Getting to grips with Ubuntu Unity

For the third episode in our Working without Windows series, it’s time to take a closer look at how to get things done using Ubuntu.

Ubuntu is the bones and meat of the system. It is the layer on which the desktop sits. The desktop that ships with Ubuntu is called Unity.

Starting from the top (literally) you will see the menu bar.

Menu Bar

Unity Menu Bar
Unity Menu Bar

Unlike Windows, which has a separate menu bar for each and every application you have open, Ubuntu just has one. That is all it needs, as the options on the left of the menu bar change depending on which application has focus. Handily this means you aren’t left staring at the screen trying to work out which menu bar you should be using, as it will always be in the same place.

Menu Bar - Program Menu
Menu Bar – Program Menu

To the right of the menu bar you will find some important options that will always be available.

Menu Bar - System Menu
Menu Bar – System Menu

Clicking on the icon to the far right (next to the time) reveals a drop down menu which gives you options for logging out, restarting the computer, shutting down and so on. Selecting the Ubuntu Help option opens the very useful Ubuntu Desktop Guide.

Ubuntu Desktop Guide
Ubuntu Desktop Guide

Going back to the menu bar itself, if you click on the time it reveals the time and calendar drop down, where you can also change the time and date settings if you wish. Next to that is the option for sound, depicted by a little speaker icon. The interface is very simple and allows you to change the volume. Moving on to the next icon (two arrows pointing up and down) takes you to the networking menu options. Finally, the folder icon allows you to launch the Thunderbird e-mail client, receive notifications when mail arrives (the icon turns blue), compose a new message or go straight to your contacts list.


Down the left hand side of the screen is the Launcher. You will see a long column of icons for various programs and folders. Here is a brief list of the ones you will see when you start Ubuntu for the first time. We will go into more details about each one in this and future blogs.

  1. Dash Home
  2. Home Folder
  3. Firefox
  4. LibreOffice Writer
  5. LibreOffice Calc
  6. LibreOffice Impress
  7. Ubuntu Software Centre
  8. Ubuntu One
  9. Amazon
  10. Ubuntu One Music
  11. System Settings
  12. Workspace Switcher
  13. Rubbish Bin

Dash Home

Dash Home sounds like something you would do at the end of a long day at work. However, in Ubuntu it is much more useful. To access it click on the top most icon in the Launcher.

Unity Dash
Unity Dash

From the Dash you can search for any application you have installed, any file on your system and many other things besides. GIMP is an image manipulation program which can do many of the same things as Adobe Photoshop. We installed it to help write this blog. After it was installed, it was a simple matter to find it using the Dash and launch it by clicking on the icon.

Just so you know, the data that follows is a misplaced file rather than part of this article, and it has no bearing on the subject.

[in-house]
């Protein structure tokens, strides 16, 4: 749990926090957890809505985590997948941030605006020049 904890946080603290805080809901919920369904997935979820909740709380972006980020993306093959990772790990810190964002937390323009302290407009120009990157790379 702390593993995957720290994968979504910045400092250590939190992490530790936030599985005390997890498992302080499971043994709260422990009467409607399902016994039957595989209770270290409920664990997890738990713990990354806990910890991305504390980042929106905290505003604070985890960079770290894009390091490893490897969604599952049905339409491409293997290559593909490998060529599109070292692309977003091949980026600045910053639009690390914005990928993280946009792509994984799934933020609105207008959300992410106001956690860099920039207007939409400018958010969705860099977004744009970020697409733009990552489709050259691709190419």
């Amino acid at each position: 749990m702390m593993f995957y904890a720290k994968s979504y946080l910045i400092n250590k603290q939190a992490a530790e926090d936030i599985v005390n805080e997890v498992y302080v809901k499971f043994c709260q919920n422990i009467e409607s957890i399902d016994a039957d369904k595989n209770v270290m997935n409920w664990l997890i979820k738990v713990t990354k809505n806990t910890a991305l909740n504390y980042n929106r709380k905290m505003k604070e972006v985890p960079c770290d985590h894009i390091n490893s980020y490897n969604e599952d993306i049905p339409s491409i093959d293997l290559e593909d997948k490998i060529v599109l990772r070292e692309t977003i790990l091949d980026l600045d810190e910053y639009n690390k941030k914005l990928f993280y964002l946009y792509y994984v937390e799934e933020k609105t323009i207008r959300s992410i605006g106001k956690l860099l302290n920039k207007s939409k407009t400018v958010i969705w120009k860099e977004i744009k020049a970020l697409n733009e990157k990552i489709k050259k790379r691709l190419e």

Unity Dash - Searching for GIMP
Unity Dash – Searching for GIMP

As you can see from the screen shot above, typing in the word “gimp” not only found the application we had installed, but also listed several books about the application which may come in useful.

Once an application is running, you can lock it to the Launcher if you choose. Just right click on the application icon on the Launcher and select the option.

Home Folder

Home Folder
Home Folder

This is the place where all your files will be stored by default. Think of it as the equivalent to My Documents in Windows.

One little thing that may catch you out if you are used to a Windows environment is the scroll bar. For the scroll bar to appear, you need to hover the mouse over the right hand edge of the current window where you would expect it to be, then you can drag it up and down. It is often easier just to use the scroll wheel on your mouse.

Folder with scroll bar
Folder with scroll bar

Under the Network sub heading, you can gain access to other computers on the network or any shared drives you may need. To speed things up at a later date, you can bookmark drives. To use Windows terminology you are creating a drive mapping. To do that simply right click on the drive entry on the left hand side of the window and select Add Bookmark.

Right clicking on a file or folder on the right hand side of the window brings up a context menu for that item. You can do all the usual things, like renaming a file, deleting it, or checking its properties. Dragging and dropping files works just the same as it does in Windows, as do many of the same keyboard short cuts (Ctrl + C to copy, etc.).

After being a long time Windows user, taking on something even a little bit different can at first seem daunting. Ubuntu definitely does not seem daunting after very long though.

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